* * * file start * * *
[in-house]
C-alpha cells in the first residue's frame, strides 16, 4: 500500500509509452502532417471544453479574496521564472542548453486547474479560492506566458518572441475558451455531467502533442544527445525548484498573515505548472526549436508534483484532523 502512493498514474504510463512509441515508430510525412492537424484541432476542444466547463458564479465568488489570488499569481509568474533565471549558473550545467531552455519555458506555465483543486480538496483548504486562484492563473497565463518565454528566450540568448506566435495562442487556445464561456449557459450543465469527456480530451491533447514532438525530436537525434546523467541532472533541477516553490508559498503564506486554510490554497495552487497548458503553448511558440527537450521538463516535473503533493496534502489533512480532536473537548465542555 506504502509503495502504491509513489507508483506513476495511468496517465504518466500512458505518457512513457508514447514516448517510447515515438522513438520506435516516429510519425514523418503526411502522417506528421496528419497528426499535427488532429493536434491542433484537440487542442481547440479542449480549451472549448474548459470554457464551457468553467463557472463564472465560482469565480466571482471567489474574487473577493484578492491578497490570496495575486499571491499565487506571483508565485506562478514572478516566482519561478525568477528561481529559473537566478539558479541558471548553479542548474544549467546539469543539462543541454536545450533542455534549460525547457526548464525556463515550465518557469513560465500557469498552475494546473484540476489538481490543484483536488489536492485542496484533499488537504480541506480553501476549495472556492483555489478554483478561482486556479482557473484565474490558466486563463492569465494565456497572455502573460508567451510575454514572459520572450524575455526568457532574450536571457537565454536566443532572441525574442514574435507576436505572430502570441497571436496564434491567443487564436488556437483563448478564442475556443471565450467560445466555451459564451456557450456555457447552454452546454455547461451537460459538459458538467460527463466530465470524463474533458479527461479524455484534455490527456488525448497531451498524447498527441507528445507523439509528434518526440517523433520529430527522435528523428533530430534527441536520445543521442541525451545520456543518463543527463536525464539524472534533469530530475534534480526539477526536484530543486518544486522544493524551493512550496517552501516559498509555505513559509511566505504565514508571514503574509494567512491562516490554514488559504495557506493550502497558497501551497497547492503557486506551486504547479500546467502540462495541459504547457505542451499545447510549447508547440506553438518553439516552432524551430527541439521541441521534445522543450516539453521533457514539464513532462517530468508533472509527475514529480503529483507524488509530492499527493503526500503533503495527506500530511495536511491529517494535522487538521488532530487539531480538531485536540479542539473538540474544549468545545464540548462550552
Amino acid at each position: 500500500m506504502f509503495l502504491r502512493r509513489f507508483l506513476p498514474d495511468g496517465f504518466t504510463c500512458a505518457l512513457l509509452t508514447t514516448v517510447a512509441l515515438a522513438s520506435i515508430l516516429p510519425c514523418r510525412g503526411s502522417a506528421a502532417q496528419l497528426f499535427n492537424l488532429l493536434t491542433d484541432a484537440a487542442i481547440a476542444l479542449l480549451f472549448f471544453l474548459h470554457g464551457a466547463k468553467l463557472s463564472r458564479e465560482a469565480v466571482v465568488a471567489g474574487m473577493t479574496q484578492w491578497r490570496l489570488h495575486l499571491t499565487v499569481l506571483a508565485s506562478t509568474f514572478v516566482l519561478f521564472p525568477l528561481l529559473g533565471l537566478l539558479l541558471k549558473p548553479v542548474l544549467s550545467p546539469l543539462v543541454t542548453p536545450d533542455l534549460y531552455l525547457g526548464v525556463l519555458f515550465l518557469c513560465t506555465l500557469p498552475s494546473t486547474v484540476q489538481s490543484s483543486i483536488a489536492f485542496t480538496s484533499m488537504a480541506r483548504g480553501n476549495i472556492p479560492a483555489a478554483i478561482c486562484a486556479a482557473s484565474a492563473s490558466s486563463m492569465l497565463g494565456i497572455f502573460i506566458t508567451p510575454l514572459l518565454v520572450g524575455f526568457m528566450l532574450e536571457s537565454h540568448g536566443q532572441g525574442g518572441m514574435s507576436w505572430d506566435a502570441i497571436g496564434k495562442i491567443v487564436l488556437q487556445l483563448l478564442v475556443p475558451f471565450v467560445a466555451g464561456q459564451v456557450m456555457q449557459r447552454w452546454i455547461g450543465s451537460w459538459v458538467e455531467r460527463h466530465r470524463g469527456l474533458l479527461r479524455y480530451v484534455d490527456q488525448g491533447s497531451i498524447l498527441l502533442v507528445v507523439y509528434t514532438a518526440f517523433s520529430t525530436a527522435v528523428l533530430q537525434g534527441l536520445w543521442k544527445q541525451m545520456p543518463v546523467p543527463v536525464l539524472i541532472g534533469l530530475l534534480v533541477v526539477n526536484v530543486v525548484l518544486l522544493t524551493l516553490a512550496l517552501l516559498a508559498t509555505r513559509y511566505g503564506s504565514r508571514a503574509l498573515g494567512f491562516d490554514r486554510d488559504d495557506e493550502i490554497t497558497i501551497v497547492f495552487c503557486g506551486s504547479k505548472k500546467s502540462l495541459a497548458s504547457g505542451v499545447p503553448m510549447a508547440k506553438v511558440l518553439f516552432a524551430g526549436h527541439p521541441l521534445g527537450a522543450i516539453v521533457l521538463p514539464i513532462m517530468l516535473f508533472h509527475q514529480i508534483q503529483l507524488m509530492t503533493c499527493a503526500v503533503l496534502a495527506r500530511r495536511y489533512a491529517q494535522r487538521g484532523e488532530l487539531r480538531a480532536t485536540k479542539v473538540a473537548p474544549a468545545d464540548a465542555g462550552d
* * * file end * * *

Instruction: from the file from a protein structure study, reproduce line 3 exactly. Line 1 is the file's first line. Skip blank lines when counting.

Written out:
Amino acid at each position: 500500500m506504502f509503495l502504491r502512493r509513489f507508483l506513476p498514474d495511468g496517465f504518466t504510463c500512458a505518457l512513457l509509452t508514447t514516448v517510447a512509441l515515438a522513438s520506435i515508430l516516429p510519425c514523418r510525412g503526411s502522417a506528421a502532417q496528419l497528426f499535427n492537424l488532429l493536434t491542433d484541432a484537440a487542442i481547440a476542444l479542449l480549451f472549448f471544453l474548459h470554457g464551457a466547463k468553467l463557472s463564472r458564479e465560482a469565480v466571482v465568488a471567489g474574487m473577493t479574496q484578492w491578497r490570496l489570488h495575486l499571491t499565487v499569481l506571483a508565485s506562478t509568474f514572478v516566482l519561478f521564472p525568477l528561481l529559473g533565471l537566478l539558479l541558471k549558473p548553479v542548474l544549467s550545467p546539469l543539462v543541454t542548453p536545450d533542455l534549460y531552455l525547457g526548464v525556463l519555458f515550465l518557469c513560465t506555465l500557469p498552475s494546473t486547474v484540476q489538481s490543484s483543486i483536488a489536492f485542496t480538496s484533499m488537504a480541506r483548504g480553501n476549495i472556492p479560492a483555489a478554483i478561482c486562484a486556479a482557473s484565474a492563473s490558466s486563463m492569465l497565463g494565456i497572455f502573460i506566458t508567451p510575454l514572459l518565454v520572450g524575455f526568457m528566450l532574450e536571457s537565454h540568448g536566443q532572441g525574442g518572441m514574435s507576436w505572430d506566435a502570441i497571436g496564434k495562442i491567443v487564436l488556437q487556445l483563448l478564442v475556443p475558451f471565450v467560445a466555451g464561456q459564451v456557450m456555457q449557459r447552454w452546454i455547461g450543465s451537460w459538459v458538467e455531467r460527463h466530465r470524463g469527456l474533458l479527461r479524455y480530451v484534455d490527456q488525448g491533447s497531451i498524447l498527441l502533442v507528445v507523439y509528434t514532438a518526440f517523433s520529430t525530436a527522435v528523428l533530430q537525434g534527441l536520445w543521442k544527445q541525451m545520456p543518463v546523467p543527463v536525464l539524472i541532472g534533469l530530475l534534480v533541477v526539477n526536484v530543486v525548484l518544486l522544493t524551493l516553490a512550496l517552501l516559498a508559498t509555505r513559509y511566505g503564506s504565514r508571514a503574509l498573515g494567512f491562516d490554514r486554510d488559504d495557506e493550502i490554497t497558497i501551497v497547492f495552487c503557486g506551486s504547479k505548472k500546467s502540462l495541459a497548458s504547457g505542451v499545447p503553448m510549447a508547440k506553438v511558440l518553439f516552432a524551430g526549436h527541439p521541441l521534445g527537450a522543450i516539453v521533457l521538463p514539464i513532462m517530468l516535473f508533472h509527475q514529480i508534483q503529483l507524488m509530492t503533493c499527493a503526500v503533503l496534502a495527506r500530511r495536511y489533512a491529517q494535522r487538521g484532523e488532530l487539531r480538531a480532536t485536540k479542539v473538540a473537548p474544549a468545545d464540548a465542555g462550552d